You’re about to see big changes in the online ads that appearing alongside your favorite websites, because the standards organization overseeing web ads has just approved new guidelines for the first time in three years.
Advertisers are using a variety of tricks to make ads more engaging: Increased interactivity through rich media, “gamification” of ads and extended video spots are all in their bag of tricks. It appears to be working, as people are spending more time viewing ads, and sometimes ads are more relevant to their personal tastes.
To make all those advances in interactivity into a real business, though, the ad industry has to impose some standards, so publishers and advertisers can work together without having to reinvent the wheel every time. That’s where the Interactive Advertising Bureau comes in. It’s the global nonprofit group responsible for creating the industry-wide standards for the interactive advertising and marketing world.
Yesterday, at the 4th annual IAB Ad Ops conference in New York City, the tone was that of excitement as the IAB council released the first update to its guidelines since 2008.
The IAB is made up of more than 500 media and technology companies responsible for selling 86 percent of the online ads in the U.S. Needless to say, its guidelines carry some clout.
Opening the conference with this announcement, President and CEO Randall Rothenberg announced the update to the industry-standard Rich Media Creative Guidelines, in reflection of the rapid adoption of interactive formats by brand advertisers. The updates were a result of nine months of work by a cross-industry group, both from the advertising and publishing side.
Understanding that consumers value richer advertising experiences, IAB’s changes included the addition of six recently-launched “Rising Stars” display ad formats, including the “Billboard,” “Filmstrip” (shown to the right), “Pushdown” and “Slider.” The guidelines also added maximum CPU usage as a key metric, increased maximum frame rates for previously existing rich media formats, and increased the allowable length of time that in-ad videos can play.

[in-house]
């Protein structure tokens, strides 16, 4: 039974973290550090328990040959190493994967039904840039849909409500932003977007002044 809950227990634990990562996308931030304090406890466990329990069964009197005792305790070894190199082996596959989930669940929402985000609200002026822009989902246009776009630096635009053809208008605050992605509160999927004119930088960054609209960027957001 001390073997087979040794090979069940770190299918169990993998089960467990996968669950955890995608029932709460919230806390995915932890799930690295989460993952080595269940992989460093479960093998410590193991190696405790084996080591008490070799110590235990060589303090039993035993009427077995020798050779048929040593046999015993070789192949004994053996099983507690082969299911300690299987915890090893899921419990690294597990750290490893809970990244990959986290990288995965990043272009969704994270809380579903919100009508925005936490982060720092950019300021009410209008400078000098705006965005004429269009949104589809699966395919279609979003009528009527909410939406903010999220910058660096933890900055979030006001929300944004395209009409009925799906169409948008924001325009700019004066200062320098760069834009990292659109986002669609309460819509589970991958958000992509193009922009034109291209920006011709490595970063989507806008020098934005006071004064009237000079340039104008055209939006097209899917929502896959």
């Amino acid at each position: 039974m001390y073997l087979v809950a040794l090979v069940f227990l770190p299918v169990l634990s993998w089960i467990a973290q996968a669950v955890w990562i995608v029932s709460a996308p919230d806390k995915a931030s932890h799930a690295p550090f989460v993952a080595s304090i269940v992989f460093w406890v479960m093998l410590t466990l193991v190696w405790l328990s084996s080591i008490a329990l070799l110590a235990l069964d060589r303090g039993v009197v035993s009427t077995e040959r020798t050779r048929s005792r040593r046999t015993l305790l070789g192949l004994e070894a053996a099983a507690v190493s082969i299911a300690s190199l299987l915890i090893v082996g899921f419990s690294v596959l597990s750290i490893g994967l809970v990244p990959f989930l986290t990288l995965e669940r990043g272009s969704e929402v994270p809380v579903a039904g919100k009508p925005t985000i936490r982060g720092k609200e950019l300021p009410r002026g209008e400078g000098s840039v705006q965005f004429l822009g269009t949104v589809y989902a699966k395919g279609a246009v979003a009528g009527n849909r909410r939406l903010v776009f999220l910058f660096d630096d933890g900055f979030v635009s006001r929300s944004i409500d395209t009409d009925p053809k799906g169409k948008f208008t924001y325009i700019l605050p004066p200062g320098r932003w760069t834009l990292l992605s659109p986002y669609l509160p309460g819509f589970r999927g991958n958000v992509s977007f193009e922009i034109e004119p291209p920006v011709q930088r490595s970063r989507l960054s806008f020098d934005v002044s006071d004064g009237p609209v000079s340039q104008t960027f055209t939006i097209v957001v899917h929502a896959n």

These changes should make it easier for advertisers, publishers, and any type of content creator in the digital space to understand how to serve the best type of ads and monetize their content while still keeping their audience engaged.
Furthermore, this acknowledges the change in popularity of various ad sizes, but most importantly, the change in where users are consuming their content (i.e. on mobile and tablet devices rather than on desktop). With the shift to the mobile web, advertisers are being forced to create more interactive and engaging units.
Rothenberg also announced the industry adoption of the IAB Impression Exchange Solution (IES), which ultimately combats billing obstacles. AdTech, MediaMind, PointRoll and Vindico all committed to joining Google in implementing the technology by Q2 2012. This implementation will allow publishers and advertisers to detect and resolve differences in their systems used to count impressions and clicks in their digital campaigns, saving time and money across the board.
Other speakers included the CEO of Adobe’s latest portfolio addition, Auditude, a video monetization and ad serving platform and separately, John Frelinghuysen of Bain and Company. Frelinghuysen highlighted an eco-system wide initiative to propose standards for metrics and advertising currency that will enhance evaluation of digital media and facilitate cross-platform comparison for brand marketing.
The conference was a good event for understanding the large amounts of consolidation and technological shifts in the digital advertising space, but IAB might do well by inviting more publishers (as opposed to mostly advertising technologists) to speak at the next event.